# [SSS14-P03] Application of a slow slip objective detection method

Keywords:long-term slow slip event, Nankai Trough, GNSS

In the Nankai Trough, slow earthquakes such as short-term slow slip events (SSEs) and long-term SSEs have been observed. Kobayashi (2017) developed a method for objective detection of long-term SSEs and revealed their spatiotemporal distribution. Here, we tried to estimate the approximate magnitude of long-term SSEs by applying this method.

We used the daily coordinates of the GEONET F3 analysis operated by the Geospatial Information Authority of Japan. We removed linear trend, coseismic and artificial offsets. Chugoku region is close to the Nankai Trough and relatively stable without the influence of long-term SSEs. The median of the coordinates in the Chugoku region was calculated every day and that value was subtracted from the coordinates of all stations. The latitude of the 25-km depth contour of the Philippine Sea plate in the Nankai Trough region was derived at intervals of 0.1° from longitude 132.1°E to 138.0°E, yielding a line of 60 points. A rectangle measuring 100 km in the direction of plate subduction and 50 km in width, closely matching the strike of the Nankai Trough, was centered on each of the 60 points, and data from the GNSS stations within each of these rectangles were extracted. For each rectangle, the component of motion in the opposite direction from plate subduction was calculated from the mean of the horizontal components of the stations within the rectangle. Then, we obtained cross correlations with a ramp function with 1-year gradient period and change before and after the period.

We assumed a 100 mm slip on a 30 km x 30 km rectangle fault (equivalent to Mw 6.3) centered on the 60 points of the 25-km depth contour. Then, the component of motion in the opposite direction from plate subduction was calculated from the mean of the theoretical displacement of the stations within the 100 km x 50 km rectangle. Assuming that the dimension of the rectangle fault is fixed and only the amount of slip changes, the magnitude of slip was estimated from the ratio of the 1-year change to the theoretical mean displacement.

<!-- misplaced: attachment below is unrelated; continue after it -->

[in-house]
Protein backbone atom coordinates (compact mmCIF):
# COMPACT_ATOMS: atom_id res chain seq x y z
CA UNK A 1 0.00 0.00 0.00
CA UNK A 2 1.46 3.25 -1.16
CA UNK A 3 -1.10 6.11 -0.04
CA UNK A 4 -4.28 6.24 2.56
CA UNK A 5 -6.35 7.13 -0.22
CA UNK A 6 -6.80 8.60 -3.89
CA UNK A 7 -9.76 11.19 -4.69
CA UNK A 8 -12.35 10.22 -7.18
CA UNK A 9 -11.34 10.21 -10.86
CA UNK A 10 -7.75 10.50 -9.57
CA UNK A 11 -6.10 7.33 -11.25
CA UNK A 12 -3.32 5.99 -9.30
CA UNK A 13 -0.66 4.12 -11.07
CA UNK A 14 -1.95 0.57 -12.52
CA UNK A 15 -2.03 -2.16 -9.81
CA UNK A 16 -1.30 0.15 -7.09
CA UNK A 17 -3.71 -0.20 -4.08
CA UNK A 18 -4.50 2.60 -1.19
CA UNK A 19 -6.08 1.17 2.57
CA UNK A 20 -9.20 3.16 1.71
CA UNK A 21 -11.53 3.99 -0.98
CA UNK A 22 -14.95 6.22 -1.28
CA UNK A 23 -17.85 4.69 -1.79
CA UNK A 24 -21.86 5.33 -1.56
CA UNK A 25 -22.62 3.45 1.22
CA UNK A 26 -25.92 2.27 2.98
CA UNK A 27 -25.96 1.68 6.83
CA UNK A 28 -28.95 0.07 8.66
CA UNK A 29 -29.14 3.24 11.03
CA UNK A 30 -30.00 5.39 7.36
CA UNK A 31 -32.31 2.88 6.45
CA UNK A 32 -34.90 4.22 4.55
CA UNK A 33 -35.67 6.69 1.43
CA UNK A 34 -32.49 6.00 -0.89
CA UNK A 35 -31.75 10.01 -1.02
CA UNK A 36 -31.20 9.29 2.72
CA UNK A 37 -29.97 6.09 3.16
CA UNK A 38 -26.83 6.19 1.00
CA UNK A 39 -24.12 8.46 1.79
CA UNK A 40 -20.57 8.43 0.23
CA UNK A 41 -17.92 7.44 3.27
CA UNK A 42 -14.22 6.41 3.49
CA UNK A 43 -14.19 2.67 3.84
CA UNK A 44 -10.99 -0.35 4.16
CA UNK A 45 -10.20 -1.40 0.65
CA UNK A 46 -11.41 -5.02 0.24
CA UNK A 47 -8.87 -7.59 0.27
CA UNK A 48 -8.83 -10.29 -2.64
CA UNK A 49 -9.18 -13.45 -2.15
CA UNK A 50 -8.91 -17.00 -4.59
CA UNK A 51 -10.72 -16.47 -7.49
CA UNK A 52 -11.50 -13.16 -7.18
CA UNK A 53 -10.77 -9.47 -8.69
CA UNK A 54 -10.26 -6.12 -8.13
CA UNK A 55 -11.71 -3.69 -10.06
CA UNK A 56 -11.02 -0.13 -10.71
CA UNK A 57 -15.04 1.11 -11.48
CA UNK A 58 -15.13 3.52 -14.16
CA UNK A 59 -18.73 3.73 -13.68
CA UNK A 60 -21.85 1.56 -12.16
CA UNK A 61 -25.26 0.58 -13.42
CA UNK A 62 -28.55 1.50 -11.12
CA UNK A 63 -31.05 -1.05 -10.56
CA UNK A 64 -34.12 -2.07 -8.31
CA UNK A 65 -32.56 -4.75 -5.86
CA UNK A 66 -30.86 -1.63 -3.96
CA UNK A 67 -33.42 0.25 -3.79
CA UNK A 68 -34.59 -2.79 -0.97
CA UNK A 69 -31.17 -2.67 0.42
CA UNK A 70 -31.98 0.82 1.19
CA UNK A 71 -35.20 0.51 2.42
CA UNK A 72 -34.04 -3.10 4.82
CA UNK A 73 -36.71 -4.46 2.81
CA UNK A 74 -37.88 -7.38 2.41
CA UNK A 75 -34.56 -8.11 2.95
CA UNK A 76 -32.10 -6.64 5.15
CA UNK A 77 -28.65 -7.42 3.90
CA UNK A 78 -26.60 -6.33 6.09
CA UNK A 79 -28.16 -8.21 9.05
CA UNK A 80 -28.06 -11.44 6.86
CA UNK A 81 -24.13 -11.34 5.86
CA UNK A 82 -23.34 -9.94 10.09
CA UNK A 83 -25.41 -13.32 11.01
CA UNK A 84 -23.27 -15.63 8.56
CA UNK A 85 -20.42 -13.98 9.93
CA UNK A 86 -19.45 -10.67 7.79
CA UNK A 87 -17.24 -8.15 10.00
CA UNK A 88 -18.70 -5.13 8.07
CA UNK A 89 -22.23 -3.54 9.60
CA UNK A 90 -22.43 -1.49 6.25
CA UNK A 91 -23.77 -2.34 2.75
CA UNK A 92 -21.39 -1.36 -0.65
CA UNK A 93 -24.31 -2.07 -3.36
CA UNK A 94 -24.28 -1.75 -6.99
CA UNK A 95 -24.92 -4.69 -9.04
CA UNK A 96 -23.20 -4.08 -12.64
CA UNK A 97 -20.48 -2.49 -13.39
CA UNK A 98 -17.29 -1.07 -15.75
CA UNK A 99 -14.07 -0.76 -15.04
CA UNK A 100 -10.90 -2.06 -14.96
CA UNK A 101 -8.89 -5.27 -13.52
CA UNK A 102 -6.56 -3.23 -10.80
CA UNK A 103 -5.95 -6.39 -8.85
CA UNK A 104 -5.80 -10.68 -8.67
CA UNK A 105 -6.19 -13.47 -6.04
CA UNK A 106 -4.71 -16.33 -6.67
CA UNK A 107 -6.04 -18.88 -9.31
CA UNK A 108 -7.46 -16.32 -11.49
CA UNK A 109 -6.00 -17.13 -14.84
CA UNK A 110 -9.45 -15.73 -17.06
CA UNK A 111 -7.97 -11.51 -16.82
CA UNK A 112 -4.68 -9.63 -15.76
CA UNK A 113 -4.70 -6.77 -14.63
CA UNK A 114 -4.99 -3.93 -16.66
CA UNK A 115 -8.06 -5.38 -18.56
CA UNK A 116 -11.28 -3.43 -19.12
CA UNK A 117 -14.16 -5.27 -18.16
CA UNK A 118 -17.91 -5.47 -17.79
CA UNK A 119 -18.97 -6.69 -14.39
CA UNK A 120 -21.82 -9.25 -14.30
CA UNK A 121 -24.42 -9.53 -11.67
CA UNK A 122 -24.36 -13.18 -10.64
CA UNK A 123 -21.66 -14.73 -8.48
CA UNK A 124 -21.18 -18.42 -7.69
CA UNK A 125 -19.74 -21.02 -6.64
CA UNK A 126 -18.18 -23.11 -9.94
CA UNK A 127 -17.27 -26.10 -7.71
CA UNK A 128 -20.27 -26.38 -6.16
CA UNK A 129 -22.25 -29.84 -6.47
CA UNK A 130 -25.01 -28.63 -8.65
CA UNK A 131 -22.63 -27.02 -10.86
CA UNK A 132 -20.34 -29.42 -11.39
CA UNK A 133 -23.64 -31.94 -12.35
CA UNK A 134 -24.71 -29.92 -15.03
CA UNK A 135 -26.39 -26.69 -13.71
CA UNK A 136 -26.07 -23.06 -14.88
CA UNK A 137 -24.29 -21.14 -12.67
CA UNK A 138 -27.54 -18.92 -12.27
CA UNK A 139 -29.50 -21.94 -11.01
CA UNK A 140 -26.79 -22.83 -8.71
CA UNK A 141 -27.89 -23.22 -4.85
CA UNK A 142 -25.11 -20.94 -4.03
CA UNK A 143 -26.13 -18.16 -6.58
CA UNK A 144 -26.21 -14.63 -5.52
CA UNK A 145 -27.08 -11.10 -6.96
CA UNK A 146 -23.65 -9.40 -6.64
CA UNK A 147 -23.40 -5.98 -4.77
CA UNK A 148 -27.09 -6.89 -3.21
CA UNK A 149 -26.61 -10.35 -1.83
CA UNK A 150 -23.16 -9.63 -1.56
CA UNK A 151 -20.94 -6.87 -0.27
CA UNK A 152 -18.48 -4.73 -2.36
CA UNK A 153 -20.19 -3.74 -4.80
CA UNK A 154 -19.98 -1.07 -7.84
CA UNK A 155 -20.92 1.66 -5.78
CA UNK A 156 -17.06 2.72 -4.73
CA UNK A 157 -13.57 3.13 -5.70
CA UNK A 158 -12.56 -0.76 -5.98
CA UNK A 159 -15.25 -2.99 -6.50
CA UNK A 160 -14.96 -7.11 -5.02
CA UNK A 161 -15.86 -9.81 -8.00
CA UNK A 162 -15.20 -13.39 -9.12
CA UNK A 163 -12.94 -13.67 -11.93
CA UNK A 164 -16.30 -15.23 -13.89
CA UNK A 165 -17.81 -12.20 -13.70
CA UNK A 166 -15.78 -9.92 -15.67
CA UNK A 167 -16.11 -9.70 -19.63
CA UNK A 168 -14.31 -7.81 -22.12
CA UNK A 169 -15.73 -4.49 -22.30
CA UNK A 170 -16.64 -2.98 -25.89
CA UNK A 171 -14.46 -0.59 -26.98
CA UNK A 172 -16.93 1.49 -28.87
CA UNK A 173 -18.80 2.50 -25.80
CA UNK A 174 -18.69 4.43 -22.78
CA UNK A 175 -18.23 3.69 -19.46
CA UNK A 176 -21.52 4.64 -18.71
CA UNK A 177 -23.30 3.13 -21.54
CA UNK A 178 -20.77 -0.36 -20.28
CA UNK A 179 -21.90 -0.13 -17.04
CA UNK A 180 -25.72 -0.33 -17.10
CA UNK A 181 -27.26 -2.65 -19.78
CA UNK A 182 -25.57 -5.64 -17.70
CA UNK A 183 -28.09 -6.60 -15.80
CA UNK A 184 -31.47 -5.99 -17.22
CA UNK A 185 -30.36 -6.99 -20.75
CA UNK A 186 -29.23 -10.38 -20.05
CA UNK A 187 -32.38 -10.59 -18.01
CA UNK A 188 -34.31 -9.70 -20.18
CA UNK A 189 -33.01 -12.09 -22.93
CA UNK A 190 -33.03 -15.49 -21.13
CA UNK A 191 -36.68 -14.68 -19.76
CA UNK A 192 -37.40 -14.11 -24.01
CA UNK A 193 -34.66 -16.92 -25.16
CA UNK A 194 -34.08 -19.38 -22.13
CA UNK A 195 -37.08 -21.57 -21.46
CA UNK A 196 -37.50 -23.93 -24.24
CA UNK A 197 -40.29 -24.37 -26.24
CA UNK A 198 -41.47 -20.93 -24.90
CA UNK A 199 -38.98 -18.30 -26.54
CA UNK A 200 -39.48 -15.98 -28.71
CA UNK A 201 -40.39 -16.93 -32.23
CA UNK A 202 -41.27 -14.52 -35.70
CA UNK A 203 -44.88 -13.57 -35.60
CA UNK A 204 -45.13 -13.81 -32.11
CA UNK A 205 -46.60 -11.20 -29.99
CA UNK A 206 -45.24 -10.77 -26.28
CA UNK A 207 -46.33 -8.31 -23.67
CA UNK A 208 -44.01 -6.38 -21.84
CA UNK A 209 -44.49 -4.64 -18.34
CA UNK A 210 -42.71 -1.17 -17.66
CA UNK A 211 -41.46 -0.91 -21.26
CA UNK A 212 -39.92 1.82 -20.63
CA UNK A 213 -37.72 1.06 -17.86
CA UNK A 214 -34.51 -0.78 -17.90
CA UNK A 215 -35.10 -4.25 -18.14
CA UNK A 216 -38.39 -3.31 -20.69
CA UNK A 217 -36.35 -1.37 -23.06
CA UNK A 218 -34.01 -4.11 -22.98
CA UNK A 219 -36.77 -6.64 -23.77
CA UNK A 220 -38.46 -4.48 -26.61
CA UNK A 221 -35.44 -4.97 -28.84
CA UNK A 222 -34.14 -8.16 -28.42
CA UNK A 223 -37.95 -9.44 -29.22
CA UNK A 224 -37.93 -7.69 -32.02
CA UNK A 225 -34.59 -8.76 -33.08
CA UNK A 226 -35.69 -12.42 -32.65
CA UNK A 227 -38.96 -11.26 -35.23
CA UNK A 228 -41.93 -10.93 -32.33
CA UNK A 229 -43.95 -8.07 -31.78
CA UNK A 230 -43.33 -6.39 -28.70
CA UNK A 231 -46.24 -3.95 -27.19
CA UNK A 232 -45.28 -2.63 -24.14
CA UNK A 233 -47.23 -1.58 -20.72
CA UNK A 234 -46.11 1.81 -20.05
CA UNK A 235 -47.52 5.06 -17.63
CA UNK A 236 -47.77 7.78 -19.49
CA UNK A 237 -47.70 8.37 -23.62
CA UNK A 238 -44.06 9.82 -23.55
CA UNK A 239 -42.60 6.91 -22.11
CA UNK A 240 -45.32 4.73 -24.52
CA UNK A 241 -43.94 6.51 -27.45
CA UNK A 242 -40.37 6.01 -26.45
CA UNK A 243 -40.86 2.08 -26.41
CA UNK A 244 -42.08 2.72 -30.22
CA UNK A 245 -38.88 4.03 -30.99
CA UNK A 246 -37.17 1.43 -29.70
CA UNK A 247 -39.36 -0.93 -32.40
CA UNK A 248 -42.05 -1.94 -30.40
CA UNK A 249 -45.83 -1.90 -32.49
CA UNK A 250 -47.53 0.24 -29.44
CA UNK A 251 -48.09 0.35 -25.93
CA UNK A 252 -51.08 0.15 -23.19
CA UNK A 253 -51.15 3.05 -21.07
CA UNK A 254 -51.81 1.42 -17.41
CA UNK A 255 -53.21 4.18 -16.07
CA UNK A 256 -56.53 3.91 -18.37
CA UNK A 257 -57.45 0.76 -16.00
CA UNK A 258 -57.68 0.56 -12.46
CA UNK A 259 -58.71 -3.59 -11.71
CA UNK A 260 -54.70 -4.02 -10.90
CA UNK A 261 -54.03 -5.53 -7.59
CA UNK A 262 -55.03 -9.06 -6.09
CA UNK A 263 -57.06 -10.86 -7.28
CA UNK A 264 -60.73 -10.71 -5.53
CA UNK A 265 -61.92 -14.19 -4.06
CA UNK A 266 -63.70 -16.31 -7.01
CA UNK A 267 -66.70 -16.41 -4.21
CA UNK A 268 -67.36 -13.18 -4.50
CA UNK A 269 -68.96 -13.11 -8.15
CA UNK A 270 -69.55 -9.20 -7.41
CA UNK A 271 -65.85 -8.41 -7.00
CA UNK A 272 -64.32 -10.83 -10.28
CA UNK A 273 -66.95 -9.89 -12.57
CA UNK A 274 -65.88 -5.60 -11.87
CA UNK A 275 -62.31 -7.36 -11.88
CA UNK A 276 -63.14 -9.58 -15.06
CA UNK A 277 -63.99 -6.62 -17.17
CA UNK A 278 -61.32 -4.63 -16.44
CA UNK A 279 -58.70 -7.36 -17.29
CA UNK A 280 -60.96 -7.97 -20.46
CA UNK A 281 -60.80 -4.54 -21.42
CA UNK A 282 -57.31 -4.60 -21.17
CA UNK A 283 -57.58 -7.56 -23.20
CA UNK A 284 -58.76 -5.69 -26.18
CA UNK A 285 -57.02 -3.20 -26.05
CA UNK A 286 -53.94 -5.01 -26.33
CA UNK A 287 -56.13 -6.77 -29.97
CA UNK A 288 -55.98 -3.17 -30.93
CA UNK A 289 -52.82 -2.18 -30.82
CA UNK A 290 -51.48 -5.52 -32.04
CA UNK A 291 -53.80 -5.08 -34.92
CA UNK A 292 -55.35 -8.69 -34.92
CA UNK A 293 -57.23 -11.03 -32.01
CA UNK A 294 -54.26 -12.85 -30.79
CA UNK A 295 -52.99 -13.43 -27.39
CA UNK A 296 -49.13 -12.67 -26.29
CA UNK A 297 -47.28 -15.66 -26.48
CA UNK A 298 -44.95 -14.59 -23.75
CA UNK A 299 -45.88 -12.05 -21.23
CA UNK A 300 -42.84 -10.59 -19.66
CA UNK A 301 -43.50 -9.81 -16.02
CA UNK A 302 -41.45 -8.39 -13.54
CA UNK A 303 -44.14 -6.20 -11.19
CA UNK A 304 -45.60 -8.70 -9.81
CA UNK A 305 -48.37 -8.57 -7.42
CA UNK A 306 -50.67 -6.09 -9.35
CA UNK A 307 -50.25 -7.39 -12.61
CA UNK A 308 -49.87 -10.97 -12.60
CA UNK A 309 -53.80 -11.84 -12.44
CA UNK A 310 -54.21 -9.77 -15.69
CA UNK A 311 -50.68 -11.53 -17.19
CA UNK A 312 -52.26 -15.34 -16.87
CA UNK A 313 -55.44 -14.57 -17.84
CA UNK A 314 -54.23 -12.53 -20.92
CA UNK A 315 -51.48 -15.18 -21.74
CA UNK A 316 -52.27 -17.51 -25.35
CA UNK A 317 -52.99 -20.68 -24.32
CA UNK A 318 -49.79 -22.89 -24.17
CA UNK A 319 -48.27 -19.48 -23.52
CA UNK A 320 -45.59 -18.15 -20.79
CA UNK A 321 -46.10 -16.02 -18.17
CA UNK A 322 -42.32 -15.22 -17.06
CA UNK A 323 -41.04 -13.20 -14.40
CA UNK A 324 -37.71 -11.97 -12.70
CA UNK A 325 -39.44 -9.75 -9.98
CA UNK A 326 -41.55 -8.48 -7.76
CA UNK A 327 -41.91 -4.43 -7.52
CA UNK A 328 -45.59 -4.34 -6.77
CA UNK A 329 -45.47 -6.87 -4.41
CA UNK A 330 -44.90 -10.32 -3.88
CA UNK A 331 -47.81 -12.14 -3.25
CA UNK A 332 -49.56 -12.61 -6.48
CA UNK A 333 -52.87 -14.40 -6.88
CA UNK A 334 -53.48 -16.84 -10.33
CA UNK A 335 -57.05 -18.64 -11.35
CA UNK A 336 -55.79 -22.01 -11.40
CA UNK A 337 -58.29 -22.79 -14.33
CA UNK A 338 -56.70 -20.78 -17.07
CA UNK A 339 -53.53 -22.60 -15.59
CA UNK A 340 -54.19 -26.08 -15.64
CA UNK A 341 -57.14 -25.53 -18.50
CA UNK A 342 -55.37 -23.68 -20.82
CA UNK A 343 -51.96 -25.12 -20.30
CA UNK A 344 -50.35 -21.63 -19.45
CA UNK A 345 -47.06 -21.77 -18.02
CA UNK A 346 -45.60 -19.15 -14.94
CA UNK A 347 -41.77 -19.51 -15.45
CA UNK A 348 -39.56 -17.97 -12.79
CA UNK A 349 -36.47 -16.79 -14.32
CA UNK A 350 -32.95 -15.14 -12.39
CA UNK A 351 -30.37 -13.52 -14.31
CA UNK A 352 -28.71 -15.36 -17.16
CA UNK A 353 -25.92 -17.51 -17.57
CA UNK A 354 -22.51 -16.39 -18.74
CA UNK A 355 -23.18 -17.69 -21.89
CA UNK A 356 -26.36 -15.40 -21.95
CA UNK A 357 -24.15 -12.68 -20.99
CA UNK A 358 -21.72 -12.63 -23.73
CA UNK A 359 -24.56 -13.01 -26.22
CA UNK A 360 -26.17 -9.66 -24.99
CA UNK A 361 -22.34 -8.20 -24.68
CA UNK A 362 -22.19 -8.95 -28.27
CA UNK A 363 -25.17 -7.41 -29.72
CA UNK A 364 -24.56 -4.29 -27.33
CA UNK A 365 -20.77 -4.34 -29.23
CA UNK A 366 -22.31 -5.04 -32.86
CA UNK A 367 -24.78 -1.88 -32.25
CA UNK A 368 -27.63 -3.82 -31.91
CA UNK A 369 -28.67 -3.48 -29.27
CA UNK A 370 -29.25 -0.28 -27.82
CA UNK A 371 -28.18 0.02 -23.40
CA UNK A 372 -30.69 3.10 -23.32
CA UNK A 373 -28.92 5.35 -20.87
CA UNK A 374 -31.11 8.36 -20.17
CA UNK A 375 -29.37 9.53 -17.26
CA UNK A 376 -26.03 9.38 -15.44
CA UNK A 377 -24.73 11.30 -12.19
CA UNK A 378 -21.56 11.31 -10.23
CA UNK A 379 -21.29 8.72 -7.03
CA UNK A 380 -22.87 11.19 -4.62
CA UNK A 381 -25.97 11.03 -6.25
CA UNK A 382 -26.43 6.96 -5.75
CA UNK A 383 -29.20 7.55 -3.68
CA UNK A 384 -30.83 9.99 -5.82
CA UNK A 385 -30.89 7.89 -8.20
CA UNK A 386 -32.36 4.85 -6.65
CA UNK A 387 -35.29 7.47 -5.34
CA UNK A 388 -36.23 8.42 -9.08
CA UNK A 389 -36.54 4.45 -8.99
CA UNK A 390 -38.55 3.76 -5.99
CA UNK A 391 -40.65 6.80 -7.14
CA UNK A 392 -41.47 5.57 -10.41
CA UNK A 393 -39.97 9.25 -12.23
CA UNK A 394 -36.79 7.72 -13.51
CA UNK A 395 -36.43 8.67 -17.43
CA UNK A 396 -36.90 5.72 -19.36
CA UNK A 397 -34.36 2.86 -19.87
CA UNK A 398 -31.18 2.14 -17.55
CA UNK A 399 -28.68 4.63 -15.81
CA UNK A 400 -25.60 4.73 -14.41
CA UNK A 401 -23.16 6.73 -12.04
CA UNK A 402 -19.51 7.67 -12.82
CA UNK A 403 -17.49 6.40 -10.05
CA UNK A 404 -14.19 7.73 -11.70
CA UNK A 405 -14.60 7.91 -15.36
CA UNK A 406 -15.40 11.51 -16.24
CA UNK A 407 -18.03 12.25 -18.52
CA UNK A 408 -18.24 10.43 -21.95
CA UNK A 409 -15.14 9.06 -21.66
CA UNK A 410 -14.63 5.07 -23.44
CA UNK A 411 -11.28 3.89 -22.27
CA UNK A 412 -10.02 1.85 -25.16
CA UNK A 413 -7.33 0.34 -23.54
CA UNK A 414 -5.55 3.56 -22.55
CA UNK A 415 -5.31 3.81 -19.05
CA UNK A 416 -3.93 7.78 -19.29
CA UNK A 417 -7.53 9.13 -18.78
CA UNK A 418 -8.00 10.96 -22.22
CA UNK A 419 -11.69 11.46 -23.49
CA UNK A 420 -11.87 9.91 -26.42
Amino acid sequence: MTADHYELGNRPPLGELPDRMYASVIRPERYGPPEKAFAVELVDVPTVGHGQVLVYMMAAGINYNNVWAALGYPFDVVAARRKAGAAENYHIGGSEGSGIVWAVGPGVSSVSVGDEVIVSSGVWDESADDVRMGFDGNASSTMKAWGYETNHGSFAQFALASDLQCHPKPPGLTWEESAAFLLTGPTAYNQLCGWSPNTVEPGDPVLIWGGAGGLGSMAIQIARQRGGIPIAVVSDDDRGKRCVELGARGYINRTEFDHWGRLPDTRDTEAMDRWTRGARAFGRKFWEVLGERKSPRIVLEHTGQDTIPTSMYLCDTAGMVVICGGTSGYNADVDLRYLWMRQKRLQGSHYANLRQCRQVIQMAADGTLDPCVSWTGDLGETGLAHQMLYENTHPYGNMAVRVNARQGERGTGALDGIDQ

The magnitude of the long-term SSEs was estimated at Mw 6.3-6.9 at the peak of each event. Except for the Tokai 2000-2005 SSE, these are roughly consistent with the previously analyzed results. Although the duration of Tokai 2000-2005 SSE is long, this method estimates the magnitude per year, so the difference may be large.

We used the daily coordinates of the GEONET F3 analysis operated by the Geospatial Information Authority of Japan. We removed linear trend, coseismic and artificial offsets. Chugoku region is close to the Nankai Trough and relatively stable without the influence of long-term SSEs. The median of the coordinates in the Chugoku region was calculated every day and that value was subtracted from the coordinates of all stations. The latitude of the 25-km depth contour of the Philippine Sea plate in the Nankai Trough region was derived at intervals of 0.1° from longitude 132.1°E to 138.0°E, yielding a line of 60 points. A rectangle measuring 100 km in the direction of plate subduction and 50 km in width, closely matching the strike of the Nankai Trough, was centered on each of the 60 points, and data from the GNSS stations within each of these rectangles were extracted. For each rectangle, the component of motion in the opposite direction from plate subduction was calculated from the mean of the horizontal components of the stations within the rectangle. Then, we obtained cross correlations with a ramp function with 1-year gradient period and change before and after the period.

We assumed a 100 mm slip on a 30 km x 30 km rectangle fault (equivalent to Mw 6.3) centered on the 60 points of the 25-km depth contour. Then, the component of motion in the opposite direction from plate subduction was calculated from the mean of the theoretical displacement of the stations within the 100 km x 50 km rectangle. Assuming that the dimension of the rectangle fault is fixed and only the amount of slip changes, the magnitude of slip was estimated from the ratio of the 1-year change to the theoretical mean displacement.

The magnitude of the long-term SSEs was estimated at Mw 6.3-6.9 at the peak of each event. Except for the Tokai 2000-2005 SSE, these are roughly consistent with the previously analyzed results. Although the duration of Tokai 2000-2005 SSE is long, this method estimates the magnitude per year, so the difference may be large.